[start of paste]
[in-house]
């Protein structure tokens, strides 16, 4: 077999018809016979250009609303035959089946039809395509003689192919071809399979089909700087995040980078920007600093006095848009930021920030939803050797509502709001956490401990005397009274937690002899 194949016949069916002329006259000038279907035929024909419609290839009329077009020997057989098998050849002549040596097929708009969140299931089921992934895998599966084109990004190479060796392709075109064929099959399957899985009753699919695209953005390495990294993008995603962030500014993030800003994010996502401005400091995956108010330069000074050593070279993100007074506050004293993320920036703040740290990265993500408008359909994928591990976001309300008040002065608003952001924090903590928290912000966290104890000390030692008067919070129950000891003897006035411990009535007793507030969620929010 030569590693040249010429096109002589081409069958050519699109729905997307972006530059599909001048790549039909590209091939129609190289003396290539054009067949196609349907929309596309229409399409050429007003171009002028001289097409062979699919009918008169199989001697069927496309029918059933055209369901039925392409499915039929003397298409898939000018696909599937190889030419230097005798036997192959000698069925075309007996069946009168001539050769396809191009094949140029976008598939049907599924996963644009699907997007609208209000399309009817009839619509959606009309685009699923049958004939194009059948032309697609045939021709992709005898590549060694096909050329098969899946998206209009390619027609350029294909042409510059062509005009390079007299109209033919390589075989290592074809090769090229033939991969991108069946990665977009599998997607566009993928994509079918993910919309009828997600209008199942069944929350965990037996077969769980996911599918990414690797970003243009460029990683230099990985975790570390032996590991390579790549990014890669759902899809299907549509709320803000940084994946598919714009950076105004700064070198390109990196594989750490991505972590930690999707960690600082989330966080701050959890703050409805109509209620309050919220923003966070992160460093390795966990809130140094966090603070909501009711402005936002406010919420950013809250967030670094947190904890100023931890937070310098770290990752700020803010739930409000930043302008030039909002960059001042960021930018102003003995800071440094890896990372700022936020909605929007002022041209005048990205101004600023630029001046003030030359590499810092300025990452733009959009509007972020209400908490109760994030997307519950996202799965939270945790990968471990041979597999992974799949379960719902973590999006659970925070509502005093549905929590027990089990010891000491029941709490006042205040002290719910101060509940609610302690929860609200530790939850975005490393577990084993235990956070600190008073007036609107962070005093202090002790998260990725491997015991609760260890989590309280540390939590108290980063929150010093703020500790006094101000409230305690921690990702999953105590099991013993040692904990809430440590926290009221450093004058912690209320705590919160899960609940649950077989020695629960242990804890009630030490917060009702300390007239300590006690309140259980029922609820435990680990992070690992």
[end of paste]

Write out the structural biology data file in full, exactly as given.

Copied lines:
[in-house]
């Protein structure tokens, strides 16, 4: 077999018809016979250009609303035959089946039809395509003689192919071809399979089909700087995040980078920007600093006095848009930021920030939803050797509502709001956490401990005397009274937690002899 194949016949069916002329006259000038279907035929024909419609290839009329077009020997057989098998050849002549040596097929708009969140299931089921992934895998599966084109990004190479060796392709075109064929099959399957899985009753699919695209953005390495990294993008995603962030500014993030800003994010996502401005400091995956108010330069000074050593070279993100007074506050004293993320920036703040740290990265993500408008359909994928591990976001309300008040002065608003952001924090903590928290912000966290104890000390030692008067919070129950000891003897006035411990009535007793507030969620929010 030569590693040249010429096109002589081409069958050519699109729905997307972006530059599909001048790549039909590209091939129609190289003396290539054009067949196609349907929309596309229409399409050429007003171009002028001289097409062979699919009918008169199989001697069927496309029918059933055209369901039925392409499915039929003397298409898939000018696909599937190889030419230097005798036997192959000698069925075309007996069946009168001539050769396809191009094949140029976008598939049907599924996963644009699907997007609208209000399309009817009839619509959606009309685009699923049958004939194009059948032309697609045939021709992709005898590549060694096909050329098969899946998206209009390619027609350029294909042409510059062509005009390079007299109209033919390589075989290592074809090769090229033939991969991108069946990665977009599998997607566009993928994509079918993910919309009828997600209008199942069944929350965990037996077969769980996911599918990414690797970003243009460029990683230099990985975790570390032996590991390579790549990014890669759902899809299907549509709320803000940084994946598919714009950076105004700064070198390109990196594989750490991505972590930690999707960690600082989330966080701050959890703050409805109509209620309050919220923003966070992160460093390795966990809130140094966090603070909501009711402005936002406010919420950013809250967030670094947190904890100023931890937070310098770290990752700020803010739930409000930043302008030039909002960059001042960021930018102003003995800071440094890896990372700022936020909605929007002022041209005048990205101004600023630029001046003030030359590499810092300025990452733009959009509007972020209400908490109760994030997307519950996202799965939270945790990968471990041979597999992974799949379960719902973590999006659970925070509502005093549905929590027990089990010891000491029941709490006042205040002290719910101060509940609610302690929860609200530790939850975005490393577990084993235990956070600190008073007036609107962070005093202090002790998260990725491997015991609760260890989590309280540390939590108290980063929150010093703020500790006094101000409230305690921690990702999953105590099991013993040692904990809430440590926290009221450093004058912690209320705590919160899960609940649950077989020695629960242990804890009630030490917060009702300390007239300590006690309140259980029922609820435990680990992070690992």